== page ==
Patrick Ewing would be a good choice to coach the New York Knicks after paying his dues for more than a decade as an assistant coach.

New York Knicks: Patrick Ewing Should Be Strongly Considered For Top Job


The New York Knicks attempted to return to the top of the National Basketball Association by appointing Phil Jackson to run basketball operations at Madison Square Garden. However, it hasn’t exactly gone completely to plan for the Hall of Famer. Carmelo Anthony‘s future looks as shaky as ever; there is little-to-no cap space and the current roster is not good enough to reach the playoffs in a historically weak East.

The biggest blow came when Steve Kerr turned down the coaching job when he looked like a slam dunk to take the gig. It’s clear to see the Knicks were taken aback by Kerr’s decision and didn’t really have a backup option. Kerr was their guy. Fans had bought in. Only a big-name appointment will appease the loyal Knicks fans. A man that understands the trials and tribulations of being a Knick. A man that is big enough to not get sucked up by the New York media. A man that is hungry and young enough to lead the team with passion and vigor; something Mike Woodson lacked in the 2013-14 season.

That man, in my opinion, should be Patrick Ewing.

For far too long has the former Knick great been overlooked as an NBA head coach. For more than 10 years, Ewing has been an assistant coach in the NBA. Stints in Orlando, Washington, Houston and now Charlotte have been pretty successful. Ewing worked closely this past season with All-NBA performer Al Jefferson and look how it turned out: fantastically. Dwight Howard is another one of Ewing’s projects. He’s not a bad player.

Steve Kerr — someone who has never coached, even as an assistant — had the pick of some of the best NBA franchises, whereas Ewing’s 12-year slog in coaching hasn’t bumped him up the pecking order.

First-time head coaches are en vogue. Yet, even then Ewing can’t land a gig. He’s a player with a vast reputation; an impressive resume and he already has assistant coaching experience. To me that seems perfect for a new coach. Jason Kidd got the job straight after the season he retired — whereas Ewing has gone away, earned his badges yet still can’t land a head coaching job.

The Knicks should seriously consider Ewing for their top job. Sure, he has never had experience with the triangle and sure, his relationship with Phil Jackson probably isn’t there, but if we’re talking strictly merit, I can’t think of many better candidates that haven’t had a go in the hot seat.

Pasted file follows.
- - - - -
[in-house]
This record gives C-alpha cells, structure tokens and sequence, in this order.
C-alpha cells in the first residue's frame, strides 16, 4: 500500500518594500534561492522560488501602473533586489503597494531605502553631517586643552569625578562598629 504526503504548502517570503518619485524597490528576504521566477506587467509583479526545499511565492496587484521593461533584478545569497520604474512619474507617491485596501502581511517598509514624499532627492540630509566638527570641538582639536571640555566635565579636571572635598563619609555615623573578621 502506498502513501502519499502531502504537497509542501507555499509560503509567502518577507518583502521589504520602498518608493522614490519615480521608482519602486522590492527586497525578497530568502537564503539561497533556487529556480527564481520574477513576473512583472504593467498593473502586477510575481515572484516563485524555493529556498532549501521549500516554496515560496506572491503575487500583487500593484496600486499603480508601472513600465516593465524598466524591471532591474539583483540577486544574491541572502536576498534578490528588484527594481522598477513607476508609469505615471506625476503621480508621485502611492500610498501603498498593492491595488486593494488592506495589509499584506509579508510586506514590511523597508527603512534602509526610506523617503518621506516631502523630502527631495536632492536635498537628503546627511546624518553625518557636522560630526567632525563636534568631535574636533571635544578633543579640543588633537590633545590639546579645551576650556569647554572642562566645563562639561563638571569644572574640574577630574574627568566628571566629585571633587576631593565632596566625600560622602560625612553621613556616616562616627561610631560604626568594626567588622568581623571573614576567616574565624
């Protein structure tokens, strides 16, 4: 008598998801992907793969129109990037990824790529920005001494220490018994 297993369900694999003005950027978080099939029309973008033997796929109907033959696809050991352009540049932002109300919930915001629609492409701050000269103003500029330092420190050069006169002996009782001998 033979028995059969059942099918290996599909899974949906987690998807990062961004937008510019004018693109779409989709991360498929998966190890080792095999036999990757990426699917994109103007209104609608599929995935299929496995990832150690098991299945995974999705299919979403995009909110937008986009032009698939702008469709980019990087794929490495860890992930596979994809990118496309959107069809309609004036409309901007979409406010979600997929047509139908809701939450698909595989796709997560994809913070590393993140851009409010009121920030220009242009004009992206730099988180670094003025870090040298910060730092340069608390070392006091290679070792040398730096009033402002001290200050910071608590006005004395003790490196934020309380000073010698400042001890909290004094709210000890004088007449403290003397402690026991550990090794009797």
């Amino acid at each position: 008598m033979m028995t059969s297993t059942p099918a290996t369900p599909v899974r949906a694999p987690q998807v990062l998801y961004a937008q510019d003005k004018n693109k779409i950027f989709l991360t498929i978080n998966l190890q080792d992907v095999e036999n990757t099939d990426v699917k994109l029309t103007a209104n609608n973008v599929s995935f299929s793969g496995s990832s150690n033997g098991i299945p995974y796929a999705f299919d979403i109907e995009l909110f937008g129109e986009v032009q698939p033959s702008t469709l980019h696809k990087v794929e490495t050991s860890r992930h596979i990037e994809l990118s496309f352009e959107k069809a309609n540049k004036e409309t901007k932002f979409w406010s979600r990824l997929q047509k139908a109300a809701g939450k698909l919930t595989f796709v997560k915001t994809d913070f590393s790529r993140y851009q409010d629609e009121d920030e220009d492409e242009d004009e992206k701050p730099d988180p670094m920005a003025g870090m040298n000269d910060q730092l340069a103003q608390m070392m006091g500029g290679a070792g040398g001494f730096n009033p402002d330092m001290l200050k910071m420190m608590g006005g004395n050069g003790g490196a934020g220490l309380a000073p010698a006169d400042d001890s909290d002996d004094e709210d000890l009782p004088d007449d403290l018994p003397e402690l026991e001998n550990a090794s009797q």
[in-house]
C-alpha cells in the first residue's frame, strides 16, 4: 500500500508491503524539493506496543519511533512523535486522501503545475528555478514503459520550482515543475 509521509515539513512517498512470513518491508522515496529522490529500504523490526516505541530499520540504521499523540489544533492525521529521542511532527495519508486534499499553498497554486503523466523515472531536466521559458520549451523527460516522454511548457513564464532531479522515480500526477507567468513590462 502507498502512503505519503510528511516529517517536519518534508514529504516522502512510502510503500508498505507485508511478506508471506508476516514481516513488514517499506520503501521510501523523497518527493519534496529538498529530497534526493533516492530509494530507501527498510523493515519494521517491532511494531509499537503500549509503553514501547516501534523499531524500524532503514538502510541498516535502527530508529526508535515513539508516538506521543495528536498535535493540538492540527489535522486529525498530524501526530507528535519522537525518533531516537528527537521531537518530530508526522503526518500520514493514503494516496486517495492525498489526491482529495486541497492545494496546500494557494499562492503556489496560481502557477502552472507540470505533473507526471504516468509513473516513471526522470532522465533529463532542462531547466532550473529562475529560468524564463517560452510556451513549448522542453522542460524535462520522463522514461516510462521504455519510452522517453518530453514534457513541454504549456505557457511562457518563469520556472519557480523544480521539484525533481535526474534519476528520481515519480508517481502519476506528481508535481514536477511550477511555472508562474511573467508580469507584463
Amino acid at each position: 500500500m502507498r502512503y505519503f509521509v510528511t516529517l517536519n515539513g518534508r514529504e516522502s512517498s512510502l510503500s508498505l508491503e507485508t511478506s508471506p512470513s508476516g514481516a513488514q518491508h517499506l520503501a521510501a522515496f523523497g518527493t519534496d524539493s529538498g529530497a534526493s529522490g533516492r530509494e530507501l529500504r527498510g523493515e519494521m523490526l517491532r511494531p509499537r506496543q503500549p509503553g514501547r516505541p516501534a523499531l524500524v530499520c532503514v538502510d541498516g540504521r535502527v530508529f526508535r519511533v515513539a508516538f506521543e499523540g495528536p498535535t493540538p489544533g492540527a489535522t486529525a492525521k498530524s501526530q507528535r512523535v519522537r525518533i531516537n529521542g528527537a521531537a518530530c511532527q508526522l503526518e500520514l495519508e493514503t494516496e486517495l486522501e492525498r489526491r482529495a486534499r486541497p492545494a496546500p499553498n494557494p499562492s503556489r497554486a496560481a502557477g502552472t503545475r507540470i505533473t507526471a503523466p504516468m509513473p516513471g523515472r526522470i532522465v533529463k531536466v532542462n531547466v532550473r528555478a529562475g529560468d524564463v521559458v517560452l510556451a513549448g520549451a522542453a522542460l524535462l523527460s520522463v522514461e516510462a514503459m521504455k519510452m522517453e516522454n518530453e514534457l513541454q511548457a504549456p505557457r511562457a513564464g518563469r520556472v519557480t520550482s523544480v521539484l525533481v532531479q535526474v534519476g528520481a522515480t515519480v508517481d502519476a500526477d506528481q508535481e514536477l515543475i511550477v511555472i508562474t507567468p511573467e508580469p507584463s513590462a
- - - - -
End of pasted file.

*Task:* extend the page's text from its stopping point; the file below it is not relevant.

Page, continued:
Derek Fisher is thought to be the Knicks first choice now that Kerr has decided to take over in Golden State. Again, a player walks straight out of the league into a job. Why not make him pay his dues? Why not make him spend 12 years as an assistant? The Knicks have always been a win-now franchise, and appointing Ewing with someone like Fisher as his assistant could be a very good way of keeping that famed tradition alive.

Tags: New York Knicks Patrick Ewing

  • mados123

    Along with having the qualities of being a good coach with experience, NY needs one with intensity. Popovich intensity, Doc Rivers intensity. I love the thought of Jackson or Ewing coming home but I just don’t see the intensity. Maybe as assistant coaches?

    • Hush Pearson

      and Fisher has that intensity? no, Jackson or Ewing wouldn’t just bring resumes they’d bring back the hype of a New Yorker coaching the knicks or even better one of the knicks great players coaching

      • mados123

        Umm, I don’t see anything in my comment about Fisher and I do see a reference mentioning coaching with experience (which would exclude Fisher). We don’t need hype, we need results.

  • Black Sambo

    OMG, anyone ever talk to Ewing? he is closer to neanderthal than anything

    • Draftdog

      Thanks for having the guts to say it.

  • Draftdog

    Frankie, that is the worst choice I can think of. There is a reason a high profile guy like Ewing has has been an assistant for 10 years. Wow, you need to take NBA 101. It is hard to imagine someone actually wrote this article.